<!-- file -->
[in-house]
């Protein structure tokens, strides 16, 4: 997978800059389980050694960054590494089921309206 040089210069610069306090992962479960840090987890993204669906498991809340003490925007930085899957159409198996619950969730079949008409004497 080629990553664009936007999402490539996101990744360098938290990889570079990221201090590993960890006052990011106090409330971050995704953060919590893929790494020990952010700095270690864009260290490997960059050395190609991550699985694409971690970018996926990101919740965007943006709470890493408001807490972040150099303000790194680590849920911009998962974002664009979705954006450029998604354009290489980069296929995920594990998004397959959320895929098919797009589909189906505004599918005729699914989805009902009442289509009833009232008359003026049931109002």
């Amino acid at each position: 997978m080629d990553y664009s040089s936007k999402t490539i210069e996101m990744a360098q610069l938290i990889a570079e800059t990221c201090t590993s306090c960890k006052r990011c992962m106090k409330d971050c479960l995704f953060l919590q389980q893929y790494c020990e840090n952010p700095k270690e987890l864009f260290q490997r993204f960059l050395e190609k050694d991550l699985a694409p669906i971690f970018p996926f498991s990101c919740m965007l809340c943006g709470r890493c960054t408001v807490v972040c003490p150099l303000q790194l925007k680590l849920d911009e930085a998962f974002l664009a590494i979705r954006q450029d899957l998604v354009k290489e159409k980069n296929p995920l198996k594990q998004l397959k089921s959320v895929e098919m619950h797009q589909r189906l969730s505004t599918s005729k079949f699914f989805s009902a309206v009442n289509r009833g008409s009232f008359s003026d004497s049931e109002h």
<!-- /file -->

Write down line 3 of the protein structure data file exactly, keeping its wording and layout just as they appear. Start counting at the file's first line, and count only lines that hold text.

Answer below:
């Amino acid at each position: 997978m080629d990553y664009s040089s936007k999402t490539i210069e996101m990744a360098q610069l938290i990889a570079e800059t990221c201090t590993s306090c960890k006052r990011c992962m106090k409330d971050c479960l995704f953060l919590q389980q893929y790494c020990e840090n952010p700095k270690e987890l864009f260290q490997r993204f960059l050395e190609k050694d991550l699985a694409p669906i971690f970018p996926f498991s990101c919740m965007l809340c943006g709470r890493c960054t408001v807490v972040c003490p150099l303000q790194l925007k680590l849920d911009e930085a998962f974002l664009a590494i979705r954006q450029d899957l998604v354009k290489e159409k980069n296929p995920l198996k594990q998004l397959k089921s959320v895929e098919m619950h797009q589909r189906l969730s505004t599918s005729k079949f699914f989805s009902a309206v009442n289509r009833g008409s009232f008359s003026d004497s049931e109002h």